Vanilla Cashew Frosting

Vanilla Cashew Frosting

  • Serves: 2 cups
  • Prep Time: 00:10
  • Cooking Time: 00:00
  • * Plus cashew soaking time & chilling time to set frosting.

My creamy Vanilla Cashew Frosting is paleo, dairy-free and plant-based. Soaked and blended cashews help make the lovely creamy base to this frosting. It's perfect to spread over a large cake and use as a creamy frosting on cupcakes or as a replacement for cream over your healthy desserts.


* Please click on the green icon next to the ingredients listed below for extra details and helpful information.

  • 1 1/2 cups raw cashews, soaked for 2 - 3 hours
  • 150g full fat coconut cream, solid part after chilling the can for several hours
  • 3 Tbsp maple syrup (100%)
  • 2 tsp vanilla extract (organic)
  • 1 1/2 Tbsp coconut flour
  • Pinch of fine sea salt


Drain the soaked cashews and rinse well, knocking off any excess water. Add to a high-speed blender.

Open the can of chilled coconut cream, scoop out and weigh the solid cream that you find on the top. Add it to the blender with the maple syrup, vanilla, coconut flour, and salt.

Blend on high until you reach a smooth and creamy consistency with no cashew bits present. Use a spatula to scrape down the sides of the blender jug and blend again for a further 10 - 12 seconds.

Transfer the frosting to a bowl and place it covered in the fridge to thicken (blending will have warmed the frosting). Chill for several hours or overnight before frosting your cakes.

Frost your cake or cupcakes and place them in the refrigerator until ready to serve. You can also freeze your frosted cupcakes (freeze separately first, then place in a container or snaplock bag once the frosting is set firm.

Note: This frosting can also be piped if made a little thicker. Increase the coconut flour to 2 tablespoons, and once thickened overnight, use a piping bag to decorate.


Cashews work well in a paleo lifestyle, as they are so versatile. They can be used to make dairy free milk, cashew butter, cashew cream or sour cream, dips and many more. Where possible, it is best to soak nuts before using to assist with digestion. Eat them raw but in moderation as they are quite high in omega 6. Stay away from store bought roasted nuts that have been cooked in canola, sunflower or similar vegetable oils.

coconut cream

I use this extensively throughout my recipes; from soups to dinners to desserts and cakes. I think it is the best dairy-free alternative. It gives so much flavour and creaminess to a wide variety of dishes. When purchasing in the can read your labels, even some organic brands contain gums and thickeners, choose full-fat not low-fat versions. I use Honest To Goodness organic cream 400ml and Ayam which isn't organic but has no additives or thickeners and is much creamier and thicker than other brands (that's why I love it), it comes in 400ml, 270ml and 140ml size cans.

maple syrup (100%)

Maple syrup is an earthy, sweet tasting amber liquid that is produced by boiling down the sap of maple trees. Use organic 100% maple syrup which is a natural food sweetener, not a flavoured maple syrup. Pure maple syrup contains a decent amount of some minerals, especially manganese and zinc, some traces of potassium and calcium but it does contain a whole bunch of sugar. I try to reduced the amount of sweetness in each recipe to the lowest possible without compromising taste. Feel free to adjust to your liking. I use maple syrup in place of raw honey when I don't want the strong honey flavour coming through in a recipe. I have paleo cookies and desserts in my cookbook made from whole food ingredients with natural sugars but please don’t overindulge. Use as a treat only for special occasions.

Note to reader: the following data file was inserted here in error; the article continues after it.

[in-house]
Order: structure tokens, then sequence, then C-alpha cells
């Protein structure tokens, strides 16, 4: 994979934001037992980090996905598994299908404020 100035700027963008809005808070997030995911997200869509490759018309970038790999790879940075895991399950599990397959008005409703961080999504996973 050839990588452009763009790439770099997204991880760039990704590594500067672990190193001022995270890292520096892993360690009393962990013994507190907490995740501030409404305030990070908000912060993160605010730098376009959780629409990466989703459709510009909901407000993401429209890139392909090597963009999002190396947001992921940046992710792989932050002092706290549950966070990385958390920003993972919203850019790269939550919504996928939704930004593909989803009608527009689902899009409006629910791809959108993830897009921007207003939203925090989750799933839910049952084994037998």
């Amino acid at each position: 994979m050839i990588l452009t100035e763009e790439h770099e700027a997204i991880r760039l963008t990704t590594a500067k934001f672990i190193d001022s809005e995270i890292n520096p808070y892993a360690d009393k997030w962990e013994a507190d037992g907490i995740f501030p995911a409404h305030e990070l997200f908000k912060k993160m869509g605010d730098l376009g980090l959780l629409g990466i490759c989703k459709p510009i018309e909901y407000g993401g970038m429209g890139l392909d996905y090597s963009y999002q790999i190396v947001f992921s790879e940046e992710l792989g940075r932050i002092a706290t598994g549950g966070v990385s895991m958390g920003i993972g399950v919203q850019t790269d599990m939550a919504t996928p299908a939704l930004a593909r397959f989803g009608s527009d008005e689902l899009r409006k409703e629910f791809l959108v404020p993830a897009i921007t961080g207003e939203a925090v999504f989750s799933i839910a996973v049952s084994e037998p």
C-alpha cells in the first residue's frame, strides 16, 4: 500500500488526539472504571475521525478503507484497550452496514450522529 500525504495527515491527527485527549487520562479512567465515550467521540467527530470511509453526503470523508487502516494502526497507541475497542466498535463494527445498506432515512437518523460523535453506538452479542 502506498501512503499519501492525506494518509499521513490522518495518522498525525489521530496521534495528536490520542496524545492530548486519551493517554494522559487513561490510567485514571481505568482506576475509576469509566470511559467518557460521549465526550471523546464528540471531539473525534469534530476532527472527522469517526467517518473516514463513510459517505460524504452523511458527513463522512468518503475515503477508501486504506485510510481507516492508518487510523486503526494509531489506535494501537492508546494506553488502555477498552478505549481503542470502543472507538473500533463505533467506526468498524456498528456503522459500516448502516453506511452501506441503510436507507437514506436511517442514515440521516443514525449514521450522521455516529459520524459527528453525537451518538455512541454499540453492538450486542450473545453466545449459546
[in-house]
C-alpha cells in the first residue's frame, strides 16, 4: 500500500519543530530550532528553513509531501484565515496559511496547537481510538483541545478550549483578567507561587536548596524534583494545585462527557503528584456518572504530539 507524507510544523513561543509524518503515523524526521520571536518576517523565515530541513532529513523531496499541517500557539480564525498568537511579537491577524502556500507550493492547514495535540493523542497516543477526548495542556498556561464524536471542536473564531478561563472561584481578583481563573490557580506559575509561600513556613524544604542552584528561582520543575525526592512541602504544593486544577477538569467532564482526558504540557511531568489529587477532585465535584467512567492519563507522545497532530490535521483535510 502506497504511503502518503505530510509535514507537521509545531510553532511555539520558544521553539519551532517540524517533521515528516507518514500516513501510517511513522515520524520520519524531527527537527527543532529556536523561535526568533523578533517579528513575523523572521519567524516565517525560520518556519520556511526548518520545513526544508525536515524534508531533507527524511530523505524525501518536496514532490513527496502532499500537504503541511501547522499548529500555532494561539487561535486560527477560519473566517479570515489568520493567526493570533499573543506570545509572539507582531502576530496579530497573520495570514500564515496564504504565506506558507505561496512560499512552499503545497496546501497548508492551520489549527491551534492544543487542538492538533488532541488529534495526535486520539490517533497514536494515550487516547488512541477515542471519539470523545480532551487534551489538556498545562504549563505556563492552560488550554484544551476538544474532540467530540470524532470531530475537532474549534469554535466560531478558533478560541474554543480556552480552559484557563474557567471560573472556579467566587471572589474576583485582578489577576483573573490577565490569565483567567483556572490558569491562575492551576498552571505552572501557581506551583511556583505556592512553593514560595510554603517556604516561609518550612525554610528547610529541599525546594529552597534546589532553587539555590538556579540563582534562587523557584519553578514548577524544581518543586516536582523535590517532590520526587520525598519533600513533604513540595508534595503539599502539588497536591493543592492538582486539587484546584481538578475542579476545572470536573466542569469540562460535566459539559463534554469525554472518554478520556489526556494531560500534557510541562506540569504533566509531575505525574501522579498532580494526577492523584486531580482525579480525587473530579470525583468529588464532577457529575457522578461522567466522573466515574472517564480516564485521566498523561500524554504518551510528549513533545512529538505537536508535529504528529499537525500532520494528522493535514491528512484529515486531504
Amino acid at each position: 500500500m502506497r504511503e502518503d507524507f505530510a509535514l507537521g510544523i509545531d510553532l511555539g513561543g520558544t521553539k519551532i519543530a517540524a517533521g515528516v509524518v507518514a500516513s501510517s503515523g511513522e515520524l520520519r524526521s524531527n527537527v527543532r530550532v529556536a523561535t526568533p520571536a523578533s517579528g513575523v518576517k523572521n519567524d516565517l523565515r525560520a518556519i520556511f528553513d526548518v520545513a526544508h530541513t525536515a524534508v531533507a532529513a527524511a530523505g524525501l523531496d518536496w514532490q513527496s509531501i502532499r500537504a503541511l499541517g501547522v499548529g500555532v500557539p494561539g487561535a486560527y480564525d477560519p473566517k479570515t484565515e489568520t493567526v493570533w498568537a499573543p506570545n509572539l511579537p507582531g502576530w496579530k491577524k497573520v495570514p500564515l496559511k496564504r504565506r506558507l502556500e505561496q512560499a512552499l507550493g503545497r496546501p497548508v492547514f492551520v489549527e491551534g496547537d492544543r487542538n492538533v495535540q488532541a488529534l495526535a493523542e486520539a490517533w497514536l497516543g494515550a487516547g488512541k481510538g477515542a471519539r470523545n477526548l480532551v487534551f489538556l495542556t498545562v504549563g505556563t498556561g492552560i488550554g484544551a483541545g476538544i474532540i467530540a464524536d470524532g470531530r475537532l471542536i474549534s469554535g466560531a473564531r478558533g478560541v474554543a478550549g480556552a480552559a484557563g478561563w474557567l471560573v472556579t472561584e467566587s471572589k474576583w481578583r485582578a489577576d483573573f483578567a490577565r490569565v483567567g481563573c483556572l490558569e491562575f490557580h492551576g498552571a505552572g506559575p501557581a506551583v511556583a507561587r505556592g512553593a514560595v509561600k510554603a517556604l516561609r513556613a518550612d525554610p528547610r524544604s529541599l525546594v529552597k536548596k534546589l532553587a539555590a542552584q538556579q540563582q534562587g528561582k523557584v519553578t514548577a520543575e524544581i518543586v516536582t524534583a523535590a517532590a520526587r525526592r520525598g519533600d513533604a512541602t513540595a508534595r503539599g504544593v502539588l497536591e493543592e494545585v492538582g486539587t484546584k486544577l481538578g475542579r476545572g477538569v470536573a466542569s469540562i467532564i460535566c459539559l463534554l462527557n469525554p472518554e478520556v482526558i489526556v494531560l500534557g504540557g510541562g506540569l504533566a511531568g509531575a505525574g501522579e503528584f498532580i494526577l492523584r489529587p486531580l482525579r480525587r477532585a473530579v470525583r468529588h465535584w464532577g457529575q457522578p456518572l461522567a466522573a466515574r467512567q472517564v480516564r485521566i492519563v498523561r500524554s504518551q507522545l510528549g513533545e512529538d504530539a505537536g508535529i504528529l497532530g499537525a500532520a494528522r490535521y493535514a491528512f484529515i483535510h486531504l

vanilla extract (organic)

Use an organic vanilla extract (not an essence) or vanilla powder. Vanilla makes a big difference to the flavour of a recipe, I recommend keeping to the quantities I have stated in a recipe. I prefer Madagascar pure vanilla extract manufactured by ‘Simply Organic’ and for powder, Vanillamax 100% pure, finely ground Madagascar vanilla beans produced by Bulletproof.

coconut flour

Coconut flour is made by drying and grinding the meat of a coconut to a fine texture. Coconut flour is a low-carb flour that's an excellent source of dietary fibre and protein. It's a good grain-free and nut-free alternative but does require a larger amount of liquid than normal when used for baked goods. When replacing in a recipe that calls for wheat flour (or almond meal), use this guide; 1 cup of regular flour = 1/3 cup coconut flour, add an extra egg and an extra 1/3 cup of liquid. It can be used in soups, gravies and stews as a thickener and adds a boost of nutrition. Coconut flour may promote stable blood sugar levels and a healthy heart. In addition, it may have antibacterial properties and aid digestion and weight loss. There are now quite a few brands of coconut flour available and they all seem to perform differently depending on how coarse the texture is. In my recipes, I used Organic Coconut Flour from 'Let's Do Organic' and 'Red Tractor Foods' I like their finer texture.

sea salt

Organic unbleached, unrefined organic Celtic sea salt or pink Himalayan salt is my salt of choice as these contain healthy minerals and trace elements that our body needs. Regular table salt has been bleached, refined and processed leaving minimal health benefits. If you choose to use regular table salt in my recipes you will need to reduce the quantity or the end result will be to salty.